Tone arm holes do not line up - best way to attach TT?

I bought a new Reed tone arm (3p 12" Tonearm Ruthernium) and the holes do not line up on my Haas table. I'm new to vinyl ... can I attach it with double sided tape? I can use silicon which is strong and can be easily removed? Or, does this approach negate the dampening of table? I've  gone to great lengths to isolate with a rack, spikes and 3" thick maple slab that the TT rests on. What is the "normal" way when that happens? Thanks in advance. 
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... My pivot to spindle distance is correct according to the template that came with the Reed. I mentioned the 6" away from the TT to indicate how far away the arm would have to be to fit into the alignment grid ...
Something is just not right. If the pivot-to-spindle distance is correct, then it should allow you to properly set the overhang, by definition.
Yes, something is not right. The spindle to pivot distance can be drawn as a complete circle around the platter and anywhere on that line is ok to mount the tonearm pivot. Of course most locations will present other issues. But if it is drawn at the proper radius any position will give you the correct geometry.
The sound is amazing but the complexities are daunting.
Its not that bad. It only seems like there are a lot of things to learn because right now you haven't learned many of them and so they seem to be coming at you from all sides. Its really not that many though and each one of them is really very simple once you break it down.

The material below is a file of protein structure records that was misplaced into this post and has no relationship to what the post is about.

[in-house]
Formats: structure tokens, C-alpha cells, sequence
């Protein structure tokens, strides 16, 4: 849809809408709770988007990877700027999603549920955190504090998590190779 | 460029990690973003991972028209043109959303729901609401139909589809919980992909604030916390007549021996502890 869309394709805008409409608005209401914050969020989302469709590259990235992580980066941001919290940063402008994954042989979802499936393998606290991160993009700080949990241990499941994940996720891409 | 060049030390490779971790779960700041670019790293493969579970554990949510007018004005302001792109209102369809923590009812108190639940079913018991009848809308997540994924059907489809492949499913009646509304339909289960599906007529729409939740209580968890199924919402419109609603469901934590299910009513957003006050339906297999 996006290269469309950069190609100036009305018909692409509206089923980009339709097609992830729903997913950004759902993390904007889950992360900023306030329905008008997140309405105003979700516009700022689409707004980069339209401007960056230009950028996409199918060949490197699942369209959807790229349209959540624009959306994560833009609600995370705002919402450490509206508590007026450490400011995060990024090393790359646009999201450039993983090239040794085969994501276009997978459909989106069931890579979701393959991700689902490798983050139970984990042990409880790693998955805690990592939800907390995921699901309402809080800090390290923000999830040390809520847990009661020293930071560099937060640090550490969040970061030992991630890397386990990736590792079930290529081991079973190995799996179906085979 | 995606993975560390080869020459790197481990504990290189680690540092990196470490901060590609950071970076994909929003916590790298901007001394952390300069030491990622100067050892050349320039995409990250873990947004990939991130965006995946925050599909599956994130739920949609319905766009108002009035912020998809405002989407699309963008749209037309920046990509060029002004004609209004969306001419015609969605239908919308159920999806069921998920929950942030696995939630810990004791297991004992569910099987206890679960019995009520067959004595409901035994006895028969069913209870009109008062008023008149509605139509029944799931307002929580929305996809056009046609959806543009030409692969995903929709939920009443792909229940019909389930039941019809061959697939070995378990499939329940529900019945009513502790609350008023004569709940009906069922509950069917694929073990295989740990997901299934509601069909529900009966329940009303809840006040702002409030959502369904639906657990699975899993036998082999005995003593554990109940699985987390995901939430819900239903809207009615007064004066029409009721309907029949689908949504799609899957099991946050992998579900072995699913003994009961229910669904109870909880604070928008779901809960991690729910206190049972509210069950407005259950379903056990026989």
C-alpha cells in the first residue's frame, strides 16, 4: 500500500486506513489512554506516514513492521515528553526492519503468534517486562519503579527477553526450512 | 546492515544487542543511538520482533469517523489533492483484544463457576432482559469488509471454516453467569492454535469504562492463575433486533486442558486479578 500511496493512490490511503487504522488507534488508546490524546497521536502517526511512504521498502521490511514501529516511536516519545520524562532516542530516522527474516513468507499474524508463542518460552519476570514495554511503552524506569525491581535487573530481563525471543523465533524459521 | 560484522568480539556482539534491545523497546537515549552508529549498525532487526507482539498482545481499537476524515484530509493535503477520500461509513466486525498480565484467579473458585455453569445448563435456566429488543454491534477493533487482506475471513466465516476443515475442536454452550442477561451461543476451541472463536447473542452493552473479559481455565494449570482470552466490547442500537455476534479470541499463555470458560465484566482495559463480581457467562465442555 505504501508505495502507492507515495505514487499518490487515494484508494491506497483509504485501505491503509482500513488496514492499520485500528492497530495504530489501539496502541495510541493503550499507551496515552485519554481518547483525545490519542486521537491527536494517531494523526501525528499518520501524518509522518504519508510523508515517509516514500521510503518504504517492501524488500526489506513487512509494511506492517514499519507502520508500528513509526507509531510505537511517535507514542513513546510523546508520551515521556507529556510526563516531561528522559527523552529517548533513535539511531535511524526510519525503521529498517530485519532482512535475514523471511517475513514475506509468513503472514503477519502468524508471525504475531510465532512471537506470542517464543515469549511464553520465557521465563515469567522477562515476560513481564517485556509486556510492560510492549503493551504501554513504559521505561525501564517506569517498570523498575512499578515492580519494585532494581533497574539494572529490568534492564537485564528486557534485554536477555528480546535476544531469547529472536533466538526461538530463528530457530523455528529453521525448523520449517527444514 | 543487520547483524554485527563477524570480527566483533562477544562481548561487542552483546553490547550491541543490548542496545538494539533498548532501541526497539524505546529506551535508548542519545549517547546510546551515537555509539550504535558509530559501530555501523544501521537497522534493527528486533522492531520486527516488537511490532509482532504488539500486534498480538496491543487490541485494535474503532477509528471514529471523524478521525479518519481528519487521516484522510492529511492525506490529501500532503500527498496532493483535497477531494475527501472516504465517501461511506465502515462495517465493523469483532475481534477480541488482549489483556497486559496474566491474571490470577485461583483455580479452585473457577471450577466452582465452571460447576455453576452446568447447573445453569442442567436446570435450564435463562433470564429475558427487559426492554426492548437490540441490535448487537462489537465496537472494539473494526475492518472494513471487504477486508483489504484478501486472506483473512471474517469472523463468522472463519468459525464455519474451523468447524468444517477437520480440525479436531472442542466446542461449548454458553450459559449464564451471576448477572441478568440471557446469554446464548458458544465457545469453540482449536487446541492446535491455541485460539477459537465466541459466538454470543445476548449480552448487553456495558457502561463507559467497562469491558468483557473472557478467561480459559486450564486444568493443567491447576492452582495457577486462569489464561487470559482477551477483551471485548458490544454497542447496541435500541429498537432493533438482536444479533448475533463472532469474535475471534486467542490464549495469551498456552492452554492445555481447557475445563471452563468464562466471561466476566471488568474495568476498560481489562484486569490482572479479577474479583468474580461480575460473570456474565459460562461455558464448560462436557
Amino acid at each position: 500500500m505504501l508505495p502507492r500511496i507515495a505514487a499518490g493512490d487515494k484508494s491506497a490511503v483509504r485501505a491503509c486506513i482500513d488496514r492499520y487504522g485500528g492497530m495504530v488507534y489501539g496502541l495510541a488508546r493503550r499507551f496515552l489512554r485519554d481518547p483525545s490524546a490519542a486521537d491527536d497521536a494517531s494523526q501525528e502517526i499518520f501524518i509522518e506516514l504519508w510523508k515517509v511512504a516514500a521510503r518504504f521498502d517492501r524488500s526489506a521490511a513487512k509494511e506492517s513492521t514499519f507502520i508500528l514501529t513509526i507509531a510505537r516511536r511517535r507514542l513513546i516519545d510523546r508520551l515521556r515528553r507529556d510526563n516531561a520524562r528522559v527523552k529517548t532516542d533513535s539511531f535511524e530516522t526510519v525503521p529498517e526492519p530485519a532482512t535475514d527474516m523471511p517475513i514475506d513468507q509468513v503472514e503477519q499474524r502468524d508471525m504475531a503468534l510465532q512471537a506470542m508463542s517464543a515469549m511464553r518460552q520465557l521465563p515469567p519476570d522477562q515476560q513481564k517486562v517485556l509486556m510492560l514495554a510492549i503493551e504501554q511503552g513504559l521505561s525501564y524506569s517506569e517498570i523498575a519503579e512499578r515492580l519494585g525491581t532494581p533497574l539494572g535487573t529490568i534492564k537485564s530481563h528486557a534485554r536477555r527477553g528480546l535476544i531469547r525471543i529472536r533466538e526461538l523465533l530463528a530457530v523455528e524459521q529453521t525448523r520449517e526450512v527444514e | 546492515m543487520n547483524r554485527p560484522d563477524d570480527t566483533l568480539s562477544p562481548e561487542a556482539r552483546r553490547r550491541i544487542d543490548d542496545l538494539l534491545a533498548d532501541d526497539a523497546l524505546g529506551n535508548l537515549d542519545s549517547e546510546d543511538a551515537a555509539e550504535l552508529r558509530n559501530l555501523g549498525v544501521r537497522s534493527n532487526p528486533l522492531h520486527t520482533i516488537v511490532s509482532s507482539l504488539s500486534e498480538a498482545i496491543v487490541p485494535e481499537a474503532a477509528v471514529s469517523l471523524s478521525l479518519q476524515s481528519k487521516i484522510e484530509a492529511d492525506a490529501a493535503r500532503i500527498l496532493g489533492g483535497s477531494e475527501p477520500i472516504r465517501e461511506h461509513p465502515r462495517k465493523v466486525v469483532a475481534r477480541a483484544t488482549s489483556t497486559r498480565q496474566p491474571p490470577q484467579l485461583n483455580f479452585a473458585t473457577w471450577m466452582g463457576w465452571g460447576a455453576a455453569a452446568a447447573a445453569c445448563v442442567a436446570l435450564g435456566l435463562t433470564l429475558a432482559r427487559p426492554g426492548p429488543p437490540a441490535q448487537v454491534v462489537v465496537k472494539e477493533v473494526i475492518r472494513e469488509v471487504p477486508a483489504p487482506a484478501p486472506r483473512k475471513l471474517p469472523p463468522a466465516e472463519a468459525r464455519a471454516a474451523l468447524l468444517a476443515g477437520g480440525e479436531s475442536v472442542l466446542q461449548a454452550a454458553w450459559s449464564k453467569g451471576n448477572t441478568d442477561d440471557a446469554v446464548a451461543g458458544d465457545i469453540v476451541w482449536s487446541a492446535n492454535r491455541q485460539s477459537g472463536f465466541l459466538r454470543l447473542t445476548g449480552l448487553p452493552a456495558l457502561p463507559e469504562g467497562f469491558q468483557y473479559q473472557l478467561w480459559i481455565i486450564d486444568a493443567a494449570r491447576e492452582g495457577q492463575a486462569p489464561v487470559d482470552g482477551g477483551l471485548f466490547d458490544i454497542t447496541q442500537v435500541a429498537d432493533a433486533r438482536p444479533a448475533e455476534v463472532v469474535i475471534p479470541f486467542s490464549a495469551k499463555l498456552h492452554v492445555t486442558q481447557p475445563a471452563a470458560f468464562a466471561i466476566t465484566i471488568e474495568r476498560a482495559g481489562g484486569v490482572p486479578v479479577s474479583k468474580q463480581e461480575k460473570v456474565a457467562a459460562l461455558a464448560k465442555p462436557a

Also while going through the learning curve it will serve you well to keep in mind what you already know: The sound is amazing! 

I have been buying, and playing, and modifying, and even building turntables since 1976. In all that time I have yet to hear the one that didn't sound amazing. There was even one time a gramophone in an antique store we put a 78 on and even that was amazing! 

I bring this up because too many audiophiles obsess so much on doing it perfect they miss out on a lot of opportunities to Just Do It! You could for example cut any old piece of wood up, put some holes in it, screw it to your table, and mount your arm to that. Just to hear how it sounds like that. Won't be much work (he said, having everything just sitting there in his shop all ready to go) and you will gain untold experience just doing it. And hearing it. 

Then send it back. Unless you fall in love. Which you might. In which case you go looking for better wood to make it all pretty and nice. Or send it back anyway figuring the shorter one will be all pretty and nice, and probably sound pretty much the same. Which you will never know- unless you try.